Nadine Akkerman uncovers hidden British voices
For the next five years, thanks to a highly competitive European grant, Nadine Akkerman will be able to focus on voices from the past that might otherwise never have been heard. This is because in the 16th and 17th centuries what we now call a ghostwriter already existed. As Akkerman explains, ‘a lot more people worked on a text than we tend to think.’
At the beginning of August, Akkerman, together with postdoctoral researcher Lotte Fikkers, began work on this massive project on manuscript culture – and they will soon be joined by three PhD students and a student assistant. This level of research is only possible thanks to a European grant of 2 million euros, a level of funding which, Akkerman says, is unusual in the humanities. ‘This kind of research is time-consuming but very rewarding,’ she adds.
Even with the printing press, there were still many handwritten sources
In her research, Akkerman is hoping to change the way we think about authorship in England during the sixteenth and seventeenth centuries, because, she says, while the printing press was already up and running, people still published handwritten documents, so-called ‘scribal publications.’ She is looking at texts ‘written’ by people from all layers of society, from those who appeared in the courts of law to those in the royal courts, and even playwrights and poets. ‘In all of these areas,’ she points out, ‘handwritten texts were produced, but often not by just one person.
The role of the secretary
According to Akkerman, we have not yet fully understood just how many people were involved in the production of handwritten texts at that time, nor have we tried hard enough to discover who these people were. In some of these texts, women and the lower classes, groups who often could not write for themselves, were able to speak. ‘They worked together with a secretary or scribe, and even the illiterate could tell their story.’ These secretaries and scribes fulfilled a vital function, one which took in many different viewpoints. ‘They might visit a court in the morning and write a baker’s will in the afternoon: much like conducting an interview, they would take their clients’ words and make them suitable for whatever purpose they were to serve.’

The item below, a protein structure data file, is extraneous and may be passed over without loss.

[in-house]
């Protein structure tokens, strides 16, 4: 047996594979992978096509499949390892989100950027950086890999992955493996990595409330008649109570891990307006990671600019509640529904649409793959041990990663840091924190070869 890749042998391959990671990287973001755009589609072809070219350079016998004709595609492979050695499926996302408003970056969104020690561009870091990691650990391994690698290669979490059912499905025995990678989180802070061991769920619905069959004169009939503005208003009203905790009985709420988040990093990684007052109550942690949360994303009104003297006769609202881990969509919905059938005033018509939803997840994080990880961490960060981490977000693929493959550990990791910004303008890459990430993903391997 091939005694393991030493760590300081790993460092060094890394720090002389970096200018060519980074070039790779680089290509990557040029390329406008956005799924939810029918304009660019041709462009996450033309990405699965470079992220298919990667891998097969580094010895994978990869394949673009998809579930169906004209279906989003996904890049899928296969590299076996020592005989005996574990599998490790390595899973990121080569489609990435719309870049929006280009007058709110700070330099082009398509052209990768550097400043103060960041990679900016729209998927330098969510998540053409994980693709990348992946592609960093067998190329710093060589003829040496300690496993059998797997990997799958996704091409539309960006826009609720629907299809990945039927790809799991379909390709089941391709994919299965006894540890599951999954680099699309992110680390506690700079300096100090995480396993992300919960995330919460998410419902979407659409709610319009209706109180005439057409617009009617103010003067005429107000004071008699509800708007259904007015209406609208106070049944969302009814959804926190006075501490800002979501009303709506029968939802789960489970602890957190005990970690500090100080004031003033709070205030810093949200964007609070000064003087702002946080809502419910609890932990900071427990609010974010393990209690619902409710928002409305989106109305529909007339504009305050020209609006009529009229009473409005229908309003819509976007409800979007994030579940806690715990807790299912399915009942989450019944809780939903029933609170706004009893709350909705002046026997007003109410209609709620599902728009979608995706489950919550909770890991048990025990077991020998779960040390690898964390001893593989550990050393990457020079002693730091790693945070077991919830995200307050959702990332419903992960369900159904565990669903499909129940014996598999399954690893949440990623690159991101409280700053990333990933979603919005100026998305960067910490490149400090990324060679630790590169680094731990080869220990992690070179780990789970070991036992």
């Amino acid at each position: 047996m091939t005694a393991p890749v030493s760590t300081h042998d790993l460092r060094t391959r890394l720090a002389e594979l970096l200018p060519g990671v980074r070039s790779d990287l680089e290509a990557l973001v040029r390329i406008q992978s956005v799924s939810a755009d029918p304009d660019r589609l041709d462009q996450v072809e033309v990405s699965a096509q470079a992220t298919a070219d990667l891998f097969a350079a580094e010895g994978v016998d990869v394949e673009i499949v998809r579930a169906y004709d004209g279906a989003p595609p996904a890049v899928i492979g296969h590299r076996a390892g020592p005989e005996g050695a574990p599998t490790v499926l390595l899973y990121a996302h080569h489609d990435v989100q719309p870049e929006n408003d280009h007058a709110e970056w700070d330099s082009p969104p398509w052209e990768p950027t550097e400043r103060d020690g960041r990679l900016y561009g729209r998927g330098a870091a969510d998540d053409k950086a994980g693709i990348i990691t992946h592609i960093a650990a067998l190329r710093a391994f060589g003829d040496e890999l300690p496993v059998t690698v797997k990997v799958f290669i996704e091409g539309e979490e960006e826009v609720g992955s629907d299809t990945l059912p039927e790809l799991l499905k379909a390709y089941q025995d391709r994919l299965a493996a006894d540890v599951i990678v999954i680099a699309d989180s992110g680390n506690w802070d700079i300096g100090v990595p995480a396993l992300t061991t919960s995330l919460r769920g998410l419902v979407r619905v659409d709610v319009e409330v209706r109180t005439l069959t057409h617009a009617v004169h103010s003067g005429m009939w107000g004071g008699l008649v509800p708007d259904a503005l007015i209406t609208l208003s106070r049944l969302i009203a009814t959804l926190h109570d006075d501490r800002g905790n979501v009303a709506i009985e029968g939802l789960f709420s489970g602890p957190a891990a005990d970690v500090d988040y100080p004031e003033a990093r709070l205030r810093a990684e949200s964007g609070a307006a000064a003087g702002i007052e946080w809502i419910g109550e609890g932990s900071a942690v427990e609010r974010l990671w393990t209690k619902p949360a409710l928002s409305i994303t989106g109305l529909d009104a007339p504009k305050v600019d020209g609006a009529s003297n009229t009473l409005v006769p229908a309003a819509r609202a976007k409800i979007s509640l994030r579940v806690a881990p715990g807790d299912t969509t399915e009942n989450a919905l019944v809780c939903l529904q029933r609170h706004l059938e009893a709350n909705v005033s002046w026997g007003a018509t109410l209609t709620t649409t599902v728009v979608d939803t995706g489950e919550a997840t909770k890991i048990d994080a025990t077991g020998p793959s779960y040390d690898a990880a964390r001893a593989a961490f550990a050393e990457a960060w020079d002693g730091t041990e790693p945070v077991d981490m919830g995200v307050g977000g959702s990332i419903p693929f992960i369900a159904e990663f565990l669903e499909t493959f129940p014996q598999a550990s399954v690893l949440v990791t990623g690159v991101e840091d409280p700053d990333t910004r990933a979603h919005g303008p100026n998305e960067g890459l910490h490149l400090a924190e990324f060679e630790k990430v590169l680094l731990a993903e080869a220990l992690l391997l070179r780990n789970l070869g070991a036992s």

Uncovering hidden voices
Uncovering voices from the past that might otherwise never be heard, especially female voices, is something of a trademark for Dr. Akkerman. In 2018, she made headlines with her book on the women spies of seventeenth century Britain, Invisible Agents, a book that not only re-wrote history but wrote new histories. In her research, Akkerman hopes to change our view of (cultural) history, explaining that it is ‘not only kings and queens’ who have shaped it.
Her research has already attracted a lot of interest and several prizes, and she will soon introduce it to a much larger audience. The new VPRO television programme Grote Vragen (Big Questions) features eight academics at the top of their field explaining their research by referring to people, places and objects. Only one of the programme’s eight episodes is dedicated to a scholar from the humanities, and that scholar is Dr Nadine Akkerman. As the only representative of her field amongst the mathematicians, physicists and biologists, she does not want to give too much away, but says that ‘you’ll probably see me and a lot of letters!’
When she was first approached, Akkerman was tempted to decline as she was afraid that her work might be oversimplified. She soon shook off that feeling, as ‘it's important that the humanities are also shown on TV. Academics left their ivory towers a long time ago, but the humanities should be more visible. We can't say no when the media calls. We must be involved as much as possible.'
Big Questions will be broadcast on NPO2 starting September 10 at 22:15, Nadine Akkerman’s episode will air on October 8Click here for more information (in Dutch)